I paint to make real my unconscious thoughts and imaginings, to bridge the known and the unknown, the material and the spiritual, the organic and the inorganic nature of life, in order to bring a wholeness and unity to my expression and to bring forth beauty and awareness and deeper levels than I can know from my ordinary mind and consciousness.

My work is about the organic quality of life, the concepts of energy and matter, space and density, and the duality of spirit and form.  I paint using “intuitive” process painting, to discover and explore, and express the creative energy within.   This is painting not to produce an expected result or a particular product, but just to be in the moment of expression, as a way for discovery and exploration of creativity coming from the stillness.  

My intention for the work is that it connect with others at the deepest level of feeling, to bring awareness and consciousness to our being, and in this process, to bring healing and light and love.


Judith Forst studied art at UCLA, American University, the Corcoran School of Art, and the Torpedo Factory Art School.  She was the Executive Director of The Greater Reston Arts Center.  Currently she is a practicing artist, teacher, and life-long student.



EDUCATION

American University, Washington, D.C., (studies with Stanley Lewis, Don Kimes, Ron Haynie, and Deborah Kahn)
Corcoran School of Art, Washington, D.C.
Penland School of Crafts, Penland, North Carolina
DeCordova Museum, Lincoln, Massachusetts
University of California, Los Angeles
 
 
ART-RELATED EXPERIENCES
 
Greater Reston Arts Center (GRACE), Executive Director, 1975-1980, 1991-1995
Art Sites Six, First Regional Biennial Exhibition, Curator for GRACE, 1994
Northern Virginia Fine Arts Festival, Cofounder, 1992
Cultural Alliance of Greater Washington, Board of Directors, 1978-1980
 
 
EXHIBITIONS 

Greater Reston Arts Center, "Conflict", April 4 - May 3, 2008
Arlington Arts Center, “Deja Vu”, January 24 - March 18, 2006 
Joann Rose Gallery, “Visual Dialogue”, Group exhibition, November 2 - December 5, 2004, Reston, Virginia
Greater Reston Arts Center, Poets and Painters, December 2002
Arlington Arts Center, 2002 All Media Juried Exhibition; Juror, Claudia Gould,Executive Director, Institute of Contemporary Art, Philadelphia
Creative Crafts Council, 12th Biennial Exhibition, Torpedo Factory Art Center, Alexandria, Virginia
Potomac Craftsmen Exhibition, The Textile Museum, Washington, DC
Greater Reston Arts Center, Reston, Virginia
 
 
TEACHING
 
Since 2001 I have been teaching “process painting” classes, based on the work of Michele Cassou.  My classes are called “Intuitive Painting”, about painting as a means for self-expression, moving through creative blocks, finding your authentic voice and experiencing the joy of painting.  This is painting not to produce a result, a product or to learn a technique.  It is the pure expression of self, the process of creating.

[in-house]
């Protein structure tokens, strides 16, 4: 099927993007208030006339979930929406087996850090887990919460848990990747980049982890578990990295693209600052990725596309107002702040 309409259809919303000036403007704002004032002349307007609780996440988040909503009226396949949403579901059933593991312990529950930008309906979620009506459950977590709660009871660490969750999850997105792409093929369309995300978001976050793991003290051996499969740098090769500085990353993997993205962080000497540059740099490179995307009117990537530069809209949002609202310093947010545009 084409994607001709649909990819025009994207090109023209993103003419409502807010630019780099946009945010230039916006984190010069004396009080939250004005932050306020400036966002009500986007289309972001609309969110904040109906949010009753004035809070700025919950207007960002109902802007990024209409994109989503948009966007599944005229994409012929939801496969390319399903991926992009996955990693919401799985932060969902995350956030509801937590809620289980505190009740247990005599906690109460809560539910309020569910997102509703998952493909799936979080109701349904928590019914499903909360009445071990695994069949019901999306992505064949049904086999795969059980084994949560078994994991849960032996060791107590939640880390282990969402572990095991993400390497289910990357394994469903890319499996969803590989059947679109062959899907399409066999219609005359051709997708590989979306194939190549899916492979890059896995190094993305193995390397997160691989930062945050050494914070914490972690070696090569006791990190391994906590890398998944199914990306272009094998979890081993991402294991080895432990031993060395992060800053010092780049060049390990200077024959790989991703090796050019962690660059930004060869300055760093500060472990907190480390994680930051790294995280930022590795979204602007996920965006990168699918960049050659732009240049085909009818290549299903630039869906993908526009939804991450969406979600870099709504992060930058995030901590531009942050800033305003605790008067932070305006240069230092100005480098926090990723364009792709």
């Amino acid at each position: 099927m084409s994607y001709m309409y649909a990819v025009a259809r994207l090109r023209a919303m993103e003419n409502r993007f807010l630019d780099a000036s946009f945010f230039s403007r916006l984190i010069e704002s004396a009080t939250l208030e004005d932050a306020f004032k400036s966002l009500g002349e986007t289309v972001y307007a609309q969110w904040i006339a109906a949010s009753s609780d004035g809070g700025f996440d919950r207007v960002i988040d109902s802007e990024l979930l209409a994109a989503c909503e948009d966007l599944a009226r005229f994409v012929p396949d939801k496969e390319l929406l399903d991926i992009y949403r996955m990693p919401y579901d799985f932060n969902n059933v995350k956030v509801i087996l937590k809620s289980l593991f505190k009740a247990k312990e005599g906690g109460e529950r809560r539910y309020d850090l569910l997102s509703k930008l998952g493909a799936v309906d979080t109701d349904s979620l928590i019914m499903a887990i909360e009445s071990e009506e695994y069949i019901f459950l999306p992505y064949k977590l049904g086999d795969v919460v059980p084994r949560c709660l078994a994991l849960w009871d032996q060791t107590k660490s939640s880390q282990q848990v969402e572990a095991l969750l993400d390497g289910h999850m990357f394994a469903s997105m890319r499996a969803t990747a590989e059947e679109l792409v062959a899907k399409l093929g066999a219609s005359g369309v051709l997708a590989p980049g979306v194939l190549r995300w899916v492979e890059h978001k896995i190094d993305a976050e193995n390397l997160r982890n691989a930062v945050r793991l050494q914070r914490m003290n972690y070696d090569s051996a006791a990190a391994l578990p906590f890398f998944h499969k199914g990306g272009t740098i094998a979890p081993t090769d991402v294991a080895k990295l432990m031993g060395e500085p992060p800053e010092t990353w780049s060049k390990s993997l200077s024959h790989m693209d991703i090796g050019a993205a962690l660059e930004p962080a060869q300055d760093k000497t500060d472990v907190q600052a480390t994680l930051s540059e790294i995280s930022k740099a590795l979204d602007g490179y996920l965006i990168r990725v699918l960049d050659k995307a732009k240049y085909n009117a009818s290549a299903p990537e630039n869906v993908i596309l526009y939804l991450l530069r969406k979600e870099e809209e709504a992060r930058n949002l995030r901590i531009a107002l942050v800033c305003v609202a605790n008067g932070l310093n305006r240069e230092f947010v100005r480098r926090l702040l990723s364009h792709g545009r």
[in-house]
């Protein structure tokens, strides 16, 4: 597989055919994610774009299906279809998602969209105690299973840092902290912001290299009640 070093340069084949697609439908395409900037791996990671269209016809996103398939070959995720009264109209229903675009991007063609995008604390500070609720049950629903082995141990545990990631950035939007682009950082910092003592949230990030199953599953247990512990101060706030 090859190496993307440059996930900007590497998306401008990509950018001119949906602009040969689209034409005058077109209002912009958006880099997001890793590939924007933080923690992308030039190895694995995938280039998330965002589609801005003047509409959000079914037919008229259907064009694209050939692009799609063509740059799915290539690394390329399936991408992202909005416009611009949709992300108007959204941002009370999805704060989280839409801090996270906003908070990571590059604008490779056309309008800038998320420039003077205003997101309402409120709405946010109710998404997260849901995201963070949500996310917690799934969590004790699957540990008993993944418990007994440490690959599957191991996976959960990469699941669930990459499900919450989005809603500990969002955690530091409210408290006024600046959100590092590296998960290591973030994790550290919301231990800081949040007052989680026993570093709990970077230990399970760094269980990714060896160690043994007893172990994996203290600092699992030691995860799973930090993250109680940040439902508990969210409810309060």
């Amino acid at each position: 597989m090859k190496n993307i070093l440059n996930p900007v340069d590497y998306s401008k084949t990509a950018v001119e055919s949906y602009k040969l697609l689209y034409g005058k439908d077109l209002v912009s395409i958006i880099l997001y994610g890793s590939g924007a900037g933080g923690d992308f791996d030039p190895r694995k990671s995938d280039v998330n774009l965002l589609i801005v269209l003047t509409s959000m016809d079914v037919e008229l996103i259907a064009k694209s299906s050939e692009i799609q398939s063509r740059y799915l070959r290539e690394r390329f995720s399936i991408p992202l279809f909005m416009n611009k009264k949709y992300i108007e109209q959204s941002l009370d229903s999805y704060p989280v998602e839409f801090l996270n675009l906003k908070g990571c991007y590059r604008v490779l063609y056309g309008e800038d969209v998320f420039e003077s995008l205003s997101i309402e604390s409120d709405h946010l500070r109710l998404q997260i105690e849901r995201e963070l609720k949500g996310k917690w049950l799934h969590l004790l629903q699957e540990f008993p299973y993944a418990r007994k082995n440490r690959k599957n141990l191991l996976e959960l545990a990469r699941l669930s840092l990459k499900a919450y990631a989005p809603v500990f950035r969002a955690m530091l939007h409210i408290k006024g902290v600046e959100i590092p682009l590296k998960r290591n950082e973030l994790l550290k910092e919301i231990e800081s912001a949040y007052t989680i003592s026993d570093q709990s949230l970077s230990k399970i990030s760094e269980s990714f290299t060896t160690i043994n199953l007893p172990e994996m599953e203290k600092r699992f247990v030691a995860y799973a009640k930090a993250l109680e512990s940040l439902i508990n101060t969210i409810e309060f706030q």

RECENT WORK
 
"Conflict"
Greater Reston Art Center
April 4 - May 3, 2008

The subject of conflict seems to be an underlying thread in many of my paintings, not so much through personal experience but as the undercurrent of life -- like breathing in the pain, sadness and fear in the world and breathing out a painting that incorporates those feelings. This process helps heal the emotions as the energy passes through me and onto the paper. 

From the GRACE Press Release: 

Reston, VA – The Greater Reston Arts Center (GRACE) is pleased to present CONFLICT
featuring six artists whose work ranges from personal introspection to political statement. The exhibition explores how artists use conflict as a catalyst in their work.
           
CONFLICT
is based on the premise that discordance is an inherent and even necessary part of all art-making. Visual artists use problems and dilemmas to begin their art making just as improvisational actors shape performances by inventing problems and resolving them through drama. In the artist’s struggle to make something out of nothing, conflict is a natural part of the process.

Judith Forst creates dense tempera paintings that resemble aboriginal art with flat simplified color, mythical creatures, erotica, and violent subtexts. Her vividly colored works derive from an intuitive process that by-passes aesthetic decision-making in favor of un-filtered images drawn directly from the psyche’s underworld. Forst’s work is not about specific events but it does speak to the spiritual and psychological effects of violence on our collective wellbeing.



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